In the Gaussian (CGS) system of units, the unit of electric charge (statcoulomb) is derived from the units of length, mass and time. Using Coulomb's law, we find that the dimension of electric charge is $$\text{[mass]}^{1/2} \text{ [length]}^{3/2} \text{ [time]}^{−1}$$

According to this answer the Kelvin is the unit of (thermodynamic) temperature used with the Gaussian system of units. However, since the temperature is related to the average translational kinetic energy of particles, I would like to know if it is possible to derive a unit of temperature (let's call it statkelvin) from the units of length, mass and time (in a way similar to the statcoulomb).

Would such a unit of (thermodynamic) temperature be a usable alternative to the Kelvin for scientific purposes? (if we disregard the historic advantage of the Kelvin)

What would be the physical law used to derive this unit of temperature? And what would be the resulting dimension of that statkelvin? (in terms of mass, length and time)

  • $\begingroup$ Are we assuming that Boltzmann's constant is set to 1 in this system of units? $\endgroup$ Commented Jan 6, 2020 at 0:11
  • $\begingroup$ @probably_someone The value of this constant can be chosen freely. It could be set to 1. $\endgroup$
    – RalphS
    Commented Jan 6, 2020 at 0:14
  • $\begingroup$ What I meant is: what are the units of Boltzmann's constant in this system of units? $\endgroup$ Commented Jan 6, 2020 at 0:15
  • $\begingroup$ The units of this constant have to be "designed" in conjunction with the unit of temperature. It is not yet defined. $\endgroup$
    – RalphS
    Commented Jan 6, 2020 at 0:19

1 Answer 1


Just change Boltzmann's constant.

The equation you're referring to is probably a version of the equipartition theorem:

$$\langle K\rangle =\frac{n}{2} k_BT$$

where $\langle K\rangle$ is the expectation value of kinetic energy of a particle, and $n$ is the number of degrees of freedom of the system in question. Since $K$ is expressed in units of ergs, and you want to create a unit "statkelvin" for $T$, then simply let $k_B$ equal some value, with units of ergs/statkelvin. The value chosen for $k_B$ will set the "size" of the statkelvin.

In CGS, the units of the Boltzmann constant are ergs/K, and its value is such that measurements of kinetic energy in ergs and of temperature in K are compatible.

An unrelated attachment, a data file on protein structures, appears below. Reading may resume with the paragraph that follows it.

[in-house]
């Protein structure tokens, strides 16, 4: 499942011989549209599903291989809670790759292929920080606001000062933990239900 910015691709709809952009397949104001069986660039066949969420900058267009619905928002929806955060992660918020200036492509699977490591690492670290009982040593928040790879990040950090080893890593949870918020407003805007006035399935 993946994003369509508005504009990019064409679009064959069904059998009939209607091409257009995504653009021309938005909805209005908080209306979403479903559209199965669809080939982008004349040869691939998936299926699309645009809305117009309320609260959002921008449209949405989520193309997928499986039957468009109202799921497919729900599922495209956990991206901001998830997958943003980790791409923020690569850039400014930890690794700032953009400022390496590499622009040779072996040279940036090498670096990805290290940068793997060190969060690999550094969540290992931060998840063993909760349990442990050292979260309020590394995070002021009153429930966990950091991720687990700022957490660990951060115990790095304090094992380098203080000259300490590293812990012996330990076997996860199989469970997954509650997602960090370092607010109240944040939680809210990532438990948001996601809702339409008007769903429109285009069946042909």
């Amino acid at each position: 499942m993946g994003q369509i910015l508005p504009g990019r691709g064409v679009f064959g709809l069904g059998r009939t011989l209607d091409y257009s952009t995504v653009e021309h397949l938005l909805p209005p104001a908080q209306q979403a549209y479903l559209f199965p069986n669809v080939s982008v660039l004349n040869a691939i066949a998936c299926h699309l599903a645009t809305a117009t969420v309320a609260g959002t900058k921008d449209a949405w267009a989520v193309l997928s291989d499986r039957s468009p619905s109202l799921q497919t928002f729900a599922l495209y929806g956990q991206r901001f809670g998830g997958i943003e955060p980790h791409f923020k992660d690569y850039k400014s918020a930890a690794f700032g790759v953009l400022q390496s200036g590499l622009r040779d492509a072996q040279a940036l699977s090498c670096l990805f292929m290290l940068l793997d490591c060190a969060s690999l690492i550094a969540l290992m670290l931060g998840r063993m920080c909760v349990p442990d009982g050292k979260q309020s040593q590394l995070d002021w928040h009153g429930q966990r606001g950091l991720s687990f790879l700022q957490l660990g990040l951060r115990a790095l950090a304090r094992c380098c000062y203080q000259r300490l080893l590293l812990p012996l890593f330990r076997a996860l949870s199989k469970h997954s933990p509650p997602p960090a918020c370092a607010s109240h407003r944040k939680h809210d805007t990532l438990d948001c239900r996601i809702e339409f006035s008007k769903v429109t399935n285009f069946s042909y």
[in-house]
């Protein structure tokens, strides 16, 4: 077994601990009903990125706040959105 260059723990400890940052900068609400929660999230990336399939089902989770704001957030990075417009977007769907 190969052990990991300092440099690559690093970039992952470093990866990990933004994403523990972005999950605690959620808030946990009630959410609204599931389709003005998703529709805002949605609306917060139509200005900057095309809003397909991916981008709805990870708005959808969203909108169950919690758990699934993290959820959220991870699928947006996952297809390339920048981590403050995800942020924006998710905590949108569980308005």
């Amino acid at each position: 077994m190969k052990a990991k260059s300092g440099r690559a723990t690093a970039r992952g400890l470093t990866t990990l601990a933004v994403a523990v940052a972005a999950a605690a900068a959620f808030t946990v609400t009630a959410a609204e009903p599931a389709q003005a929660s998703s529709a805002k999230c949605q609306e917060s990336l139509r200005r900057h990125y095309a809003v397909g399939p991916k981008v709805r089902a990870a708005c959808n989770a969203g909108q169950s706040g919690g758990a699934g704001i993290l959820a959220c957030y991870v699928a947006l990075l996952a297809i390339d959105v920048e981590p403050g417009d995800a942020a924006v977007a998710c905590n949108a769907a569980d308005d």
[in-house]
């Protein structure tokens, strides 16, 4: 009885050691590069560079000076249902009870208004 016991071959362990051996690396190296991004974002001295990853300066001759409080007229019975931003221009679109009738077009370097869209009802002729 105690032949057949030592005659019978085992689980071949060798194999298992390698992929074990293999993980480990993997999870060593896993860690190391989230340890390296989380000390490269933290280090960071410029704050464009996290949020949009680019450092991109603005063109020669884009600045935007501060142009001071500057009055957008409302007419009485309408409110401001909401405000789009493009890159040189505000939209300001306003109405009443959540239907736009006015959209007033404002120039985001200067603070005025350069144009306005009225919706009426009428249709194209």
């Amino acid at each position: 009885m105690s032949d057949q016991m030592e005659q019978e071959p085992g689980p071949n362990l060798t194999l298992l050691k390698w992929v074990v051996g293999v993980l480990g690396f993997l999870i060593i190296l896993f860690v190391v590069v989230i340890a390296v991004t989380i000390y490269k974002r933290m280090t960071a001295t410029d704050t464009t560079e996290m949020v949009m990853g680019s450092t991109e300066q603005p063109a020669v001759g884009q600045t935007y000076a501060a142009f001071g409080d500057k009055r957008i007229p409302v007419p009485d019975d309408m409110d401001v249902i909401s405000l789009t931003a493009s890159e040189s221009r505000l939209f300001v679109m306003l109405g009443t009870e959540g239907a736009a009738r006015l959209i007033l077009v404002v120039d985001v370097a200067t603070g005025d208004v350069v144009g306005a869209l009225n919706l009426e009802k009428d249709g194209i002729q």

You could also get rid of Boltzmann's constant entirely, making it dimensionless and setting its value to 1. This would mean that temperature has the same units of energy, meaning that the statkelvin would be equivalent to the erg.

  • $\begingroup$ Making the Boltzmann constant dimensionless is appealing. Do you think that not having a dedicated unit of temperature could prevent some common theory of physics to be used with this system of units? $\endgroup$
    – RalphS
    Commented Jan 6, 2020 at 0:50
  • 1
    $\begingroup$ While it's not formally part of the Gaussian system of units, the last part here is the practical right answer—you measure temperature in ergs. Note, moreover, that by setting $k=1$, you can actually use any unit of every for $T$. Thus, it is common to see temperature quoted in eV, for example. $\endgroup$
    – Buzz
    Commented Jan 6, 2020 at 0:57
  • 1
    $\begingroup$ @RalphS As long as other relevant constants (e.g. the Stefan-Boltzmann constant, specific heats, etc.) have the correct values in terms of ergs rather than K, everything should work the same. $\endgroup$ Commented Jan 6, 2020 at 0:58
  • 1
    $\begingroup$ @RalphS "every" should be "energy". $\endgroup$ Commented Jan 6, 2020 at 1:31
  • 1
    $\begingroup$ @RalphS Making the unit of temperature the same as the unit of energy also means that entropy and specific heat are both dimensionless, which is interesting. $\endgroup$ Commented Jan 6, 2020 at 1:58

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